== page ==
Your strategy will depend on the budget you have to devote to it, so consider the kinds of rewards you can afford and how often you can give them. You may not always be able to give a bonus, but an executive parking space may feel just as rewarding to some employees.
You can connect your points system to your existing workflows and programs to help you track the right performance metrics. For example, if you have a time and attendance system, you can easily record how many days employees miss as they track their progress towards receiving more points.
Help center agents should already be using an online ticketing system. This system can be connected directly to your rewards system to improve accuracy and provide visibility into daily performance and customer satisfaction stats.
Deciding what to reward
Your next task is deciding how employees will earn points. You may not want to reward them for carrying out everyday responsibilities or meeting base expectations, but only when they go above and beyond. This, of course, has to be defined.
For example, just because employees show up for work doesn’t mean they earn points. But, if they go a month-long stretch without missing a day, perhaps that would earn 10 points?
Similarly, a system that works well for help center employees is related to ticket resolution. When call agents close a certain number of tickets each day or each week, maybe they get 100 points?
Choosing how to reward
Figure out what kind of reward you’ll give to employees. This will vary based on department and team, and you may want to have different rewards for different times of the year. Ask employees for feedback about what they would most like to receive for their hard work. In what ways would they like to use their points when they’re ready to cash out?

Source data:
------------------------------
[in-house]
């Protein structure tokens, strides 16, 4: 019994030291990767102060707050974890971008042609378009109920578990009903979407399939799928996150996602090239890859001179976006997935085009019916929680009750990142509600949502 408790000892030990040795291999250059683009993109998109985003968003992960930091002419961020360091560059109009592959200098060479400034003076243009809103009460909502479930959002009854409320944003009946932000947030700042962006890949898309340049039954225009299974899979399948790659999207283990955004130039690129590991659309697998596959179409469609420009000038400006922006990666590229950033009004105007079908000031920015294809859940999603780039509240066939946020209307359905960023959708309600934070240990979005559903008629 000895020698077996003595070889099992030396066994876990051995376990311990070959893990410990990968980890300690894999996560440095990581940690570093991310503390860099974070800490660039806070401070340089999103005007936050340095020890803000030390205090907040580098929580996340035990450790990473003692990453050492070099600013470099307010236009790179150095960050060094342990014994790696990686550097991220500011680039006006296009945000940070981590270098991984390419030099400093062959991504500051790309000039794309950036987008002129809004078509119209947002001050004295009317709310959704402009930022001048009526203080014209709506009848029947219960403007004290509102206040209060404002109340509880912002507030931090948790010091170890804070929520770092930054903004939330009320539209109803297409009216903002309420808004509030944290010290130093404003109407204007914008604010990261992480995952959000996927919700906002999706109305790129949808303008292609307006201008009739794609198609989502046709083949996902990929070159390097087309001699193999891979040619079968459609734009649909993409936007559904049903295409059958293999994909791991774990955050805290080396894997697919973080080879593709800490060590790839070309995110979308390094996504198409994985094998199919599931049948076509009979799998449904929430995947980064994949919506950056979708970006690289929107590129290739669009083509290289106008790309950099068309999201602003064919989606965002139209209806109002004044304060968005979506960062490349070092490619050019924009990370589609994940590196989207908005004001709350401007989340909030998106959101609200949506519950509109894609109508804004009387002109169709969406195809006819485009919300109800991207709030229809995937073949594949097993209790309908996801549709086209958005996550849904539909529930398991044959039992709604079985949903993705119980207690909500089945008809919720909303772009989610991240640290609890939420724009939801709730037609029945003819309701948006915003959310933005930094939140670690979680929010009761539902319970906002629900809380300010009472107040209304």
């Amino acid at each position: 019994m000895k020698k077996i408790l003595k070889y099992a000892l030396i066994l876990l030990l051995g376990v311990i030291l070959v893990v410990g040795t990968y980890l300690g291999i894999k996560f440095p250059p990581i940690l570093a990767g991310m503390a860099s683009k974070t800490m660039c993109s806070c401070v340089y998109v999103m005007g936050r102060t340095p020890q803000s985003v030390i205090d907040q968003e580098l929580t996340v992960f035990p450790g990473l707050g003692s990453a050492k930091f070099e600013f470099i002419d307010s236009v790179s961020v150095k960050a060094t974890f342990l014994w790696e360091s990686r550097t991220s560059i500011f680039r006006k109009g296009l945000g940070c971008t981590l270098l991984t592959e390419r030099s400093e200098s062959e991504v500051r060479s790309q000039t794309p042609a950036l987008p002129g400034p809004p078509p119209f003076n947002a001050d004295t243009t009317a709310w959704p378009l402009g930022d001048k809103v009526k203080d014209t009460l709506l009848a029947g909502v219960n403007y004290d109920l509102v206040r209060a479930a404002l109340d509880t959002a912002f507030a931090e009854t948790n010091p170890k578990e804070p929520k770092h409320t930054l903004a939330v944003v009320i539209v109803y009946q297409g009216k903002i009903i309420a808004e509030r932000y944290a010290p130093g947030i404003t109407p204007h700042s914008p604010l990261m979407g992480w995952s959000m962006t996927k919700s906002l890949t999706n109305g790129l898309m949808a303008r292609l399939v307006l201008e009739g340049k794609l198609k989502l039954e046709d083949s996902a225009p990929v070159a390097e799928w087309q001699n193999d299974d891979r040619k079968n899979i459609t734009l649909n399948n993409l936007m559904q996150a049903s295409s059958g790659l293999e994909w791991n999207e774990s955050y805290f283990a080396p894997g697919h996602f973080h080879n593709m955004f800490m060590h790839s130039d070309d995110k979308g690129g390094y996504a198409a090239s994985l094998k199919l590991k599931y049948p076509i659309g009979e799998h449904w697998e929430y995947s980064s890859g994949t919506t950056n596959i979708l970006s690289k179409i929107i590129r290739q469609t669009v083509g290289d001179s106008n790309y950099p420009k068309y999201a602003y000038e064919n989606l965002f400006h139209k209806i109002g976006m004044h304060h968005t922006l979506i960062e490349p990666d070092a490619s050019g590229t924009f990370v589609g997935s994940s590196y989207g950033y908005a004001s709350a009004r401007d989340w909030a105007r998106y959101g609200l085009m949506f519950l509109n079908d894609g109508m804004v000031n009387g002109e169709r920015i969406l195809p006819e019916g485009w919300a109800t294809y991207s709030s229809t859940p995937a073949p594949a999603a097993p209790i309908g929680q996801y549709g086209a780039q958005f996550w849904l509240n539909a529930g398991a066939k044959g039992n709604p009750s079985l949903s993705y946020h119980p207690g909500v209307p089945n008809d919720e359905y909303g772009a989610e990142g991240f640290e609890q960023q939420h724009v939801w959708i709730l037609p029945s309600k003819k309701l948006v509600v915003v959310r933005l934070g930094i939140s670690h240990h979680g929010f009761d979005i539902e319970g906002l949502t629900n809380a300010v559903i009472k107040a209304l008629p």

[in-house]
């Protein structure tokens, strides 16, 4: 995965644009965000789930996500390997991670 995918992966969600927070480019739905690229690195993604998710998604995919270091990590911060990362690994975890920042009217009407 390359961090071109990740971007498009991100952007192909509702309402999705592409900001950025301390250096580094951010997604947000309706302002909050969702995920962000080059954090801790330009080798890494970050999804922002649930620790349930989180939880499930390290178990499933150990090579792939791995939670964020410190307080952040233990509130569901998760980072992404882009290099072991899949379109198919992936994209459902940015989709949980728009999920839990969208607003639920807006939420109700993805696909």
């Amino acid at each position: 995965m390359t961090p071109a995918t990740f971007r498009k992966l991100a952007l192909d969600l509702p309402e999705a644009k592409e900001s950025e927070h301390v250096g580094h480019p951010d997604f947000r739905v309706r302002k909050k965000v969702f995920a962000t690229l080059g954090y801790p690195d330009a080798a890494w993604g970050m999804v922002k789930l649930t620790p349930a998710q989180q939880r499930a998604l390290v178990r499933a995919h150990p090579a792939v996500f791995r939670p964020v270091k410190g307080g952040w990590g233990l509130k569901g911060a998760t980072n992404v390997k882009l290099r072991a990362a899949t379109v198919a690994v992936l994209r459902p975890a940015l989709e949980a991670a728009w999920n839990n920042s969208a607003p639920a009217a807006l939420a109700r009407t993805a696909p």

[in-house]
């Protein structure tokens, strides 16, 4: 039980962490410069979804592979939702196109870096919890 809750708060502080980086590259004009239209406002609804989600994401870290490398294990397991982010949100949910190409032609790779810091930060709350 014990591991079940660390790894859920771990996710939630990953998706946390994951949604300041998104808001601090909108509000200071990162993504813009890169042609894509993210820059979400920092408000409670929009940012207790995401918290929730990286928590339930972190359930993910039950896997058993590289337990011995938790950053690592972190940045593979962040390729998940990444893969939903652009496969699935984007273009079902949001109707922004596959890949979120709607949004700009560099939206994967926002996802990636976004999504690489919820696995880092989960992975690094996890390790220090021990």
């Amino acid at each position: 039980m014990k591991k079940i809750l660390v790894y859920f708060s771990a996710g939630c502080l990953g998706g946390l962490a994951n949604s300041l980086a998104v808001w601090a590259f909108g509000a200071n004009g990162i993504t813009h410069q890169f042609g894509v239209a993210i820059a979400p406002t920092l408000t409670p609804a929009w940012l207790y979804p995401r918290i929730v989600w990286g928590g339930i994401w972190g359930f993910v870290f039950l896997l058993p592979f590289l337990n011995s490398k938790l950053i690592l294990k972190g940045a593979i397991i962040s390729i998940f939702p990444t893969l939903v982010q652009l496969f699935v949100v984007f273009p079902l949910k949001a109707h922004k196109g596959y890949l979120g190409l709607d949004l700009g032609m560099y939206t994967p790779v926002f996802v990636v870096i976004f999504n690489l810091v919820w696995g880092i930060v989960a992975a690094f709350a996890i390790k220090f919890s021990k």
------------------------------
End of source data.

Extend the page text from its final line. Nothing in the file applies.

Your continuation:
You could also create a store-like program, where they can “buy” rewards with the points they build along the way. They may prefer to purchase smaller benefits each month, like an extra vacation day, or save up for a bigger prize at the end of the quarter, like an all-expenses-paid weekend trip for two.
The more you can involve employees in planning, the better. You won’t know which rewards will most motivate your teams unless you ask or test out different options. Survey employees who will participate in the program to measure interest and learn what they find most valuable.
Always be clear and open about your plans for a points system. Make sure they know how it works by introducing trainings or webinars to explain the new program. Let them know who they can turn to with questions along the way.
Using a platform like Crewhu
Create a better points system for employees with the right platform. Crewhu helps you start a rewards and recognition program using gamification techniques that will ensure your employees are always engaged and customers are always impressed.
Crewhu allows you to track worker performance, gather insights about customer interactions, and reward and recognize teams when they do something above and beyond.
Contact Crewhu to learn more about our platform, or download our guide, The 3 Cornerstones of Employee Rewards.